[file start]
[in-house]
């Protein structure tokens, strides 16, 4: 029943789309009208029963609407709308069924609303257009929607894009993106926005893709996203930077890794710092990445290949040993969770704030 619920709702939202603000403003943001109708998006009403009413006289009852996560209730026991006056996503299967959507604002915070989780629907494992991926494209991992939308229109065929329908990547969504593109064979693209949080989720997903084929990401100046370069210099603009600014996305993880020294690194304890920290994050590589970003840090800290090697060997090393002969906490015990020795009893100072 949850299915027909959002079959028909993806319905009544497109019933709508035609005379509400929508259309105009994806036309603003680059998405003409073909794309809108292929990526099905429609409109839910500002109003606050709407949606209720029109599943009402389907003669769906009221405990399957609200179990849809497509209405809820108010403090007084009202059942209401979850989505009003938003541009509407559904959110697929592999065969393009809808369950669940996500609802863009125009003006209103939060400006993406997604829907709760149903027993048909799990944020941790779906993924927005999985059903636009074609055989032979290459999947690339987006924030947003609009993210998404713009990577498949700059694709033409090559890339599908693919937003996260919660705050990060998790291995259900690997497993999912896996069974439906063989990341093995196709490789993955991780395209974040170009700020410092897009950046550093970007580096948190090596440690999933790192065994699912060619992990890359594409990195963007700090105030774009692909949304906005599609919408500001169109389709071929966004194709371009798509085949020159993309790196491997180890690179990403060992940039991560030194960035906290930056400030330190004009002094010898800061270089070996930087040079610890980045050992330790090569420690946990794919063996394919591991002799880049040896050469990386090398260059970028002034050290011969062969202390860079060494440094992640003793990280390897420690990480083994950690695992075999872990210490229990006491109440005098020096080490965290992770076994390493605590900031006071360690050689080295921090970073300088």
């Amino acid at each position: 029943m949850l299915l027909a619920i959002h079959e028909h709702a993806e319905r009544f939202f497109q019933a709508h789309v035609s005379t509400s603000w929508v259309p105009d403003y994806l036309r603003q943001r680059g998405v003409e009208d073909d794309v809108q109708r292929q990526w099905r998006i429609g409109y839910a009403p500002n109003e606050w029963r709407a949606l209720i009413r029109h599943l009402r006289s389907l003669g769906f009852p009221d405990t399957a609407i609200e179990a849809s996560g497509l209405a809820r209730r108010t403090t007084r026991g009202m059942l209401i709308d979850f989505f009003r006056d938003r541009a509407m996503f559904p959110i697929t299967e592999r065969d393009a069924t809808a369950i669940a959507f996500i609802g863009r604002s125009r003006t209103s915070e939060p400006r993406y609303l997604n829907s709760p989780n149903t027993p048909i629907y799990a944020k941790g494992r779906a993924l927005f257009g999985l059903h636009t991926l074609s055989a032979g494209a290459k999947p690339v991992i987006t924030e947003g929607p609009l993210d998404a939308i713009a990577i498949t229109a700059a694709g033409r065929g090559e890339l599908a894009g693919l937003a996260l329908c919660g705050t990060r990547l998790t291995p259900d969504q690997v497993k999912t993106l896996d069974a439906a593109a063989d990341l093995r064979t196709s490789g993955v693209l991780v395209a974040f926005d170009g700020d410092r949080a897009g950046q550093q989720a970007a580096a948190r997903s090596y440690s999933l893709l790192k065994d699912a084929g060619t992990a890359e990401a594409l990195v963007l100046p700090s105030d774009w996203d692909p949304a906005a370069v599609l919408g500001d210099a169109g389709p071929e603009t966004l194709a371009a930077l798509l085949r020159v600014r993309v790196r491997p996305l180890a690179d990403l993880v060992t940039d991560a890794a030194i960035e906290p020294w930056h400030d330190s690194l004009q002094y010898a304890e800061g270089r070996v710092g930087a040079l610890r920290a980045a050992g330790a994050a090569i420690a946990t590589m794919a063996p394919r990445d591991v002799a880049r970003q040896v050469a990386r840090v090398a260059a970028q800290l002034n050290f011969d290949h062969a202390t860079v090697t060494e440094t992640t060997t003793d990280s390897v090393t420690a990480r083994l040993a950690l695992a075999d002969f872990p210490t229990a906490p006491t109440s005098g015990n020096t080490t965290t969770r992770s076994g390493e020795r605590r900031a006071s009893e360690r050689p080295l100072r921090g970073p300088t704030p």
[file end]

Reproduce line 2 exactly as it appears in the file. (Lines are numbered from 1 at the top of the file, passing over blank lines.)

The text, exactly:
């Protein structure tokens, strides 16, 4: 029943789309009208029963609407709308069924609303257009929607894009993106926005893709996203930077890794710092990445290949040993969770704030 619920709702939202603000403003943001109708998006009403009413006289009852996560209730026991006056996503299967959507604002915070989780629907494992991926494209991992939308229109065929329908990547969504593109064979693209949080989720997903084929990401100046370069210099603009600014996305993880020294690194304890920290994050590589970003840090800290090697060997090393002969906490015990020795009893100072 949850299915027909959002079959028909993806319905009544497109019933709508035609005379509400929508259309105009994806036309603003680059998405003409073909794309809108292929990526099905429609409109839910500002109003606050709407949606209720029109599943009402389907003669769906009221405990399957609200179990849809497509209405809820108010403090007084009202059942209401979850989505009003938003541009509407559904959110697929592999065969393009809808369950669940996500609802863009125009003006209103939060400006993406997604829907709760149903027993048909799990944020941790779906993924927005999985059903636009074609055989032979290459999947690339987006924030947003609009993210998404713009990577498949700059694709033409090559890339599908693919937003996260919660705050990060998790291995259900690997497993999912896996069974439906063989990341093995196709490789993955991780395209974040170009700020410092897009950046550093970007580096948190090596440690999933790192065994699912060619992990890359594409990195963007700090105030774009692909949304906005599609919408500001169109389709071929966004194709371009798509085949020159993309790196491997180890690179990403060992940039991560030194960035906290930056400030330190004009002094010898800061270089070996930087040079610890980045050992330790090569420690946990794919063996394919591991002799880049040896050469990386090398260059970028002034050290011969062969202390860079060494440094992640003793990280390897420690990480083994950690695992075999872990210490229990006491109440005098020096080490965290992770076994390493605590900031006071360690050689080295921090970073300088």